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Defeat of the Spanish Armada, 8 August 1588

Fine art

Object connections:

Collection Fine art, Oil paintings, Maritime Art Greenwich
Gallery locationNot on display
PeopleProvenance: Fairborough, Charles
EventsAnglo-Spanish War: Spanish Armada, 1588

Object details:

Object ID BHC0264
Description A theatrical interpretation of the Battle of Gravelines, an historical episode that had taken place over 200 years earlier. The artist's painterly response depicts the dramatic nature of the event, together with a vivid use of light and colour to enhance the intensity of the image and the sense of violent struggle. The narrative shows the morning after the English fireship attack on the Armada in Calais Roads, which found the Spaniards in a north-westerly gale off Dunkirk. A shift in the wind direction prevented many of their ships from being wrecked on the surrounding shoals. Saved from this disaster, they fought all day with the English and Dutch until they turned northwards, defeated, on their retreat around Scotland. In the left foreground, a boat-load of English sailors are fighting their way into the beak of a Spanish ship which is silhouetted against the flame and smoke. The Duke of Medina Sidonia's flagship, the 'San Martin', flying the Papal standard at the main above a religious banner and the Spanish ensign on her stern, is immediately beyond to the right. The central Spanish ship beyond the 'San Martin' flies the flag of Leon and Castile at the main and the ragged saltire cross of Burgundy on a striped ground as an ensign. Immediately in front of her is a much smaller English galleon, while further Spanish ships lie to the left. In the foreground centre and to the left, several more small boats contain men fighting at close quarters, some in full armour with swords and some preparing to fight with only oars. In the small dismasted Spanish pinnace which is being overwhelmed in the immediate foreground, a monk stands with his arms spread wide, perhaps in desperate benediction over his comrades. The English fleet is attacking from the right, with the 'Ark Royal' half into the canvas in the right foreground. The royal arms of Elizabeth I are visible on the foresail with the Royal Standard and St George's flag flying from the main- and foremasts respectively. 'Ark Royal', was the flagship of the English fleet during the Spanish Armada campaign of 1588, under the Lord Admiral, Charles Howard (Lord Howard of Effingham). Born in Strasbourg, son of a miniaturist, de Loutherbourg was already a well-established member of the French Academy and painter to Louis XIV when he actor David Garrick persuaded him to settle in London as scenic director at the Theatre Royal, Drury Lane, 1773-83, at the huge salary of £500 a year. It is worth noting that in 1779 he designed a staging of the Armada battle as a spectacular scene in Sheridan's comedy 'The Critic, or a Tragedy Rehearsed' at Drury Lane. While this painting was done much later it is the only image which may suggest the general style of this scene. De Loutherbourg was a highly successful and influential designer for the theatre and, primarily as a Romantic landscape painter, was elected to the Royal Academy in 1781. He exhibited there in most years from 1772 to his death in 1812. The work is inscribed 'P I Loutherbourg RA 1796'.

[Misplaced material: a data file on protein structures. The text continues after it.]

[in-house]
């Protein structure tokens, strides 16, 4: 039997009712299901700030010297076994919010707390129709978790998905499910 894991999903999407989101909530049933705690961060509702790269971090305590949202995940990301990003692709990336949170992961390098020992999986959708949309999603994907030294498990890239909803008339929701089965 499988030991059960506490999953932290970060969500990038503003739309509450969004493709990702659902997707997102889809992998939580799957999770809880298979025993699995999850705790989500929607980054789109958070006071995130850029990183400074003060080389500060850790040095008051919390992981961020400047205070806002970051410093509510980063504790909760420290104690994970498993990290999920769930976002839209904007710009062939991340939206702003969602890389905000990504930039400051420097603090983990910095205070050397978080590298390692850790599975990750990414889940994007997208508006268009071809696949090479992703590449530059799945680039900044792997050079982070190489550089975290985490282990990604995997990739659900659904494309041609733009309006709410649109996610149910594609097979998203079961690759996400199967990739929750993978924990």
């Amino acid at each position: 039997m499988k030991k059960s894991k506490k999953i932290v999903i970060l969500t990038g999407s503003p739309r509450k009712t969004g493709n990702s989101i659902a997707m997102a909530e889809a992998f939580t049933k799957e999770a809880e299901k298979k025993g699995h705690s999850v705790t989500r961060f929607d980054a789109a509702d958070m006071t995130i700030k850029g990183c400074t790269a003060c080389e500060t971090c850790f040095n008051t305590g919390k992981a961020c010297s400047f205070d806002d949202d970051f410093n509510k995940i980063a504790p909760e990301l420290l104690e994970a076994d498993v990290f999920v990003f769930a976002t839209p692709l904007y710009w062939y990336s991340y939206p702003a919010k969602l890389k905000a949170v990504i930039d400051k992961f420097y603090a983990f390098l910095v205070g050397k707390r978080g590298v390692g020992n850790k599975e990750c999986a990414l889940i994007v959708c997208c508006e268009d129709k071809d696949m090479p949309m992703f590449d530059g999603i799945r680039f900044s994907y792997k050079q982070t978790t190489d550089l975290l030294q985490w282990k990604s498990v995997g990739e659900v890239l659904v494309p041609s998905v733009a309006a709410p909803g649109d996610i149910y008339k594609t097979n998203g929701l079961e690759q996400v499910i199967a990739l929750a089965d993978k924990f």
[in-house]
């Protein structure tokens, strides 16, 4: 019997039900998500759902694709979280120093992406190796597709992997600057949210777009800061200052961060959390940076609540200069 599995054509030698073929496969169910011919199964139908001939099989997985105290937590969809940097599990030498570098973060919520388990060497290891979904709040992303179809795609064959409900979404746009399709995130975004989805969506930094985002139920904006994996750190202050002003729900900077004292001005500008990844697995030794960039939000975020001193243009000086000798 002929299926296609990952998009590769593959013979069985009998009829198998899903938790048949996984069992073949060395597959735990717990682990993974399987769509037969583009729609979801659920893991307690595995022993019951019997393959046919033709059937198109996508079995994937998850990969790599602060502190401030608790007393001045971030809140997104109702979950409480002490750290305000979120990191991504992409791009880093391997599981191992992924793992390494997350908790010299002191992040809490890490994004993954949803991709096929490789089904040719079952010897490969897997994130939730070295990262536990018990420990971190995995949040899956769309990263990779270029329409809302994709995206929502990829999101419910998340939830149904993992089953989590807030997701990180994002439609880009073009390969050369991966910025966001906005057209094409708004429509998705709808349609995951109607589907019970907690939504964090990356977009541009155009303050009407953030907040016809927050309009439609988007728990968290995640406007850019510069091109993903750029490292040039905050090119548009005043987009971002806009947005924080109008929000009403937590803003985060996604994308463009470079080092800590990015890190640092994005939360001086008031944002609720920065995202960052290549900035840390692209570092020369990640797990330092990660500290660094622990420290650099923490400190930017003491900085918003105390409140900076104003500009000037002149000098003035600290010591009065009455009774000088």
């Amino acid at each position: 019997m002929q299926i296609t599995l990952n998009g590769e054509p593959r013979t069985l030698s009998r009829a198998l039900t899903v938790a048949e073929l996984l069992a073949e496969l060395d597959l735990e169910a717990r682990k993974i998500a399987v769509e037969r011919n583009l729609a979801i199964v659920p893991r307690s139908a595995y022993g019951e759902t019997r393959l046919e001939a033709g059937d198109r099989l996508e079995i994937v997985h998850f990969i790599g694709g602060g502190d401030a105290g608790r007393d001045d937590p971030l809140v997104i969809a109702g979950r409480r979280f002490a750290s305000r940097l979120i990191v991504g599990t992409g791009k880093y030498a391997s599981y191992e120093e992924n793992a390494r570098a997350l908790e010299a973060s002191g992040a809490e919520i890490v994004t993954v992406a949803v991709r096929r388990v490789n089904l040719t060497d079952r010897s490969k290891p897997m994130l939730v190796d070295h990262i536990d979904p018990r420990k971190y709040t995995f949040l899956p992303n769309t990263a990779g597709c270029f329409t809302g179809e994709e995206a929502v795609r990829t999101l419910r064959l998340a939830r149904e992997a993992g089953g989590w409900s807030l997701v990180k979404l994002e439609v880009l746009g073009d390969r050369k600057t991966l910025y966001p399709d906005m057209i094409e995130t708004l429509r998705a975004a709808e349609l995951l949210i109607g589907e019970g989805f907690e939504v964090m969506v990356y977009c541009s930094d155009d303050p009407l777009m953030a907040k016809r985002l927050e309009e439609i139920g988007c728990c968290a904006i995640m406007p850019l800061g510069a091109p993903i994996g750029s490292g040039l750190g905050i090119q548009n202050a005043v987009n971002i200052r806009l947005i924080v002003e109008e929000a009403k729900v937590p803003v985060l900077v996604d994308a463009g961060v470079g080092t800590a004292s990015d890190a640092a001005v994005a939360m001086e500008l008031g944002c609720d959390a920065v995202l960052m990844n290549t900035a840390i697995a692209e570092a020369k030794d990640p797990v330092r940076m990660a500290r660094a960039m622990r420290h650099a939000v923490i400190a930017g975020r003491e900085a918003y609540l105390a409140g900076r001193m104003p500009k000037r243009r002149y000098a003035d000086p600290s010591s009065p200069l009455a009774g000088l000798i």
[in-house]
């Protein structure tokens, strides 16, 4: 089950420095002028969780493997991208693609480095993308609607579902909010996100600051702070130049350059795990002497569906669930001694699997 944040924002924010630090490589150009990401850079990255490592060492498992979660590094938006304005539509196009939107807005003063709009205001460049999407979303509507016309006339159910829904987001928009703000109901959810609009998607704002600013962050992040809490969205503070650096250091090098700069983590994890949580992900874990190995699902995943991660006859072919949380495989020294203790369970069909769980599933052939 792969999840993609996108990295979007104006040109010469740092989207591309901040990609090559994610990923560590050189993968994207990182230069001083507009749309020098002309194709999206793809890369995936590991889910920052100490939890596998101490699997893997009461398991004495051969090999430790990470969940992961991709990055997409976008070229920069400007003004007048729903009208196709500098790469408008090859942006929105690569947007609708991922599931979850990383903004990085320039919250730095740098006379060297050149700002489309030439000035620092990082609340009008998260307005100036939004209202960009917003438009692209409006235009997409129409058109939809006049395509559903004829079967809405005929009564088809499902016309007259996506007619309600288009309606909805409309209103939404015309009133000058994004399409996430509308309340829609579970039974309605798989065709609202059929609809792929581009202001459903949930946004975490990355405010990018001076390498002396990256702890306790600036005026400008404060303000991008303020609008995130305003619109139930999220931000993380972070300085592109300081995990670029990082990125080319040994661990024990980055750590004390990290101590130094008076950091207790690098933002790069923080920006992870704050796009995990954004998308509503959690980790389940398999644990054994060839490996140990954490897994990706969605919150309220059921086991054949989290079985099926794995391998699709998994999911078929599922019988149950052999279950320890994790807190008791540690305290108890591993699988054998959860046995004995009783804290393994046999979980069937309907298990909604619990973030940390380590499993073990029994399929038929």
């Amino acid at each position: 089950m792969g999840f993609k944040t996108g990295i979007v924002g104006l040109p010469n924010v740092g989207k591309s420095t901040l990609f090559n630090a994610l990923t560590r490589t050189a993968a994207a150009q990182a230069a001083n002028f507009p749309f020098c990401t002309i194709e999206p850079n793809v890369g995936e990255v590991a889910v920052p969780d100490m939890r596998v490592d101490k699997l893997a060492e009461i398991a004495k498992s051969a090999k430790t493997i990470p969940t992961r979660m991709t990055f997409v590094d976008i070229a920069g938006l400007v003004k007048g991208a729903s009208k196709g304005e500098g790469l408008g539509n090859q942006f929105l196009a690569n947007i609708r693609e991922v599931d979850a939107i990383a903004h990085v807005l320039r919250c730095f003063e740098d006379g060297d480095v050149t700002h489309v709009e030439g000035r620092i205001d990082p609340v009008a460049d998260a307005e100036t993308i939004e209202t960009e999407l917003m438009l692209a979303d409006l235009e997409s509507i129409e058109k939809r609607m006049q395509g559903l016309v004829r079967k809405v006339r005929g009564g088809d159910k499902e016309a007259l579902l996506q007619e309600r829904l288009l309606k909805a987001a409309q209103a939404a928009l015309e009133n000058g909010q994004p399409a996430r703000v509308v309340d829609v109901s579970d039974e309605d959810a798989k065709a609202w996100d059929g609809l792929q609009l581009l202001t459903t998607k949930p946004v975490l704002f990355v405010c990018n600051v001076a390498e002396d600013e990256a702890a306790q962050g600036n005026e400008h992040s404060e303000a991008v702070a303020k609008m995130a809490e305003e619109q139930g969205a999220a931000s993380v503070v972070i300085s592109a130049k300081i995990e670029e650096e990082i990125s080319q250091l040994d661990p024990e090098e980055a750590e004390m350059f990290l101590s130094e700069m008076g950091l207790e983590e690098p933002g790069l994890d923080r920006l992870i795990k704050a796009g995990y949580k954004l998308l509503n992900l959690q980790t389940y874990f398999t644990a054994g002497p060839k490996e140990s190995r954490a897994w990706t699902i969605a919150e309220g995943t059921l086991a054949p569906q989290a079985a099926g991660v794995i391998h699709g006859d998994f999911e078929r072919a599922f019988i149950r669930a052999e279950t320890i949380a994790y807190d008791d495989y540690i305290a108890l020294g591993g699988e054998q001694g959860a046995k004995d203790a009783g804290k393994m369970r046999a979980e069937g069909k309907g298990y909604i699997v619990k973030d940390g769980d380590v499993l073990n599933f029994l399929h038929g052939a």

Date made 1796

Artist/Maker Loutherbourg, Philippe-Jacques de
Credit National Maritime Museum, Greenwich, London, Greenwich Hospital Collection
Materials oil on canvas
Measurements Painting: 2146 mm x 2781 mm; Frame: 2370 mm x 2970 mm x 183 mm; Overall: 114 kg;
  • Defeat of the Spanish Armada, 8 August 1588 (BHC0264)
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